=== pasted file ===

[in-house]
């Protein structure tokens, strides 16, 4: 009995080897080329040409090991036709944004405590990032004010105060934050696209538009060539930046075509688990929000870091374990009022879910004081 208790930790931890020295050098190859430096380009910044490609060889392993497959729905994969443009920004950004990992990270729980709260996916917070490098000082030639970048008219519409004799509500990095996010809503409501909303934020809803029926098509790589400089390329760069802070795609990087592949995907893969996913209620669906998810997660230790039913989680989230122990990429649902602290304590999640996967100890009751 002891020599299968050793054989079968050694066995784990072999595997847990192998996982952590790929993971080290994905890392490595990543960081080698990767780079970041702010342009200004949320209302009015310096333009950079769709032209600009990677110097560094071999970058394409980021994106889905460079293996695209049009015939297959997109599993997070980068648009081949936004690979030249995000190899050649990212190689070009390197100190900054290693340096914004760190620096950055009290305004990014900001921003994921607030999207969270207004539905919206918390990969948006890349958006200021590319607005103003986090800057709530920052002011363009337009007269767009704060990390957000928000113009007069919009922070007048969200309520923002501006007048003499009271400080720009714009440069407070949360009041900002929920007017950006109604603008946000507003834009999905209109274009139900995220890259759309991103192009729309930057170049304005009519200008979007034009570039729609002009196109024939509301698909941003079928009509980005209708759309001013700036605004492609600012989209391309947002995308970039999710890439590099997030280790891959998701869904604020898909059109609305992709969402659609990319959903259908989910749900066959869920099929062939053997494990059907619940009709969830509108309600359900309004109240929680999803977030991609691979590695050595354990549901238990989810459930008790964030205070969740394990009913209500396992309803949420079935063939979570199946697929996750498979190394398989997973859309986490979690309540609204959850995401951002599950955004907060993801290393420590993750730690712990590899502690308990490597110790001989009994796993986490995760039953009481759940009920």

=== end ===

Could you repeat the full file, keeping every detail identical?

[in-house]
């Protein structure tokens, strides 16, 4: 009995080897080329040409090991036709944004405590990032004010105060934050696209538009060539930046075509688990929000870091374990009022879910004081 208790930790931890020295050098190859430096380009910044490609060889392993497959729905994969443009920004950004990992990270729980709260996916917070490098000082030639970048008219519409004799509500990095996010809503409501909303934020809803029926098509790589400089390329760069802070795609990087592949995907893969996913209620669906998810997660230790039913989680989230122990990429649902602290304590999640996967100890009751 002891020599299968050793054989079968050694066995784990072999595997847990192998996982952590790929993971080290994905890392490595990543960081080698990767780079970041702010342009200004949320209302009015310096333009950079769709032209600009990677110097560094071999970058394409980021994106889905460079293996695209049009015939297959997109599993997070980068648009081949936004690979030249995000190899050649990212190689070009390197100190900054290693340096914004760190620096950055009290305004990014900001921003994921607030999207969270207004539905919206918390990969948006890349958006200021590319607005103003986090800057709530920052002011363009337009007269767009704060990390957000928000113009007069919009922070007048969200309520923002501006007048003499009271400080720009714009440069407070949360009041900002929920007017950006109604603008946000507003834009999905209109274009139900995220890259759309991103192009729309930057170049304005009519200008979007034009570039729609002009196109024939509301698909941003079928009509980005209708759309001013700036605004492609600012989209391309947002995308970039999710890439590099997030280790891959998701869904604020898909059109609305992709969402659609990319959903259908989910749900066959869920099929062939053997494990059907619940009709969830509108309600359900309004109240929680999803977030991609691979590695050595354990549901238990989810459930008790964030205070969740394990009913209500396992309803949420079935063939979570199946697929996750498979190394398989997973859309986490979690309540609204959850995401951002599950955004907060993801290393420590993750730690712990590899502690308990490597110790001989009994796993986490995760039953009481759940009920």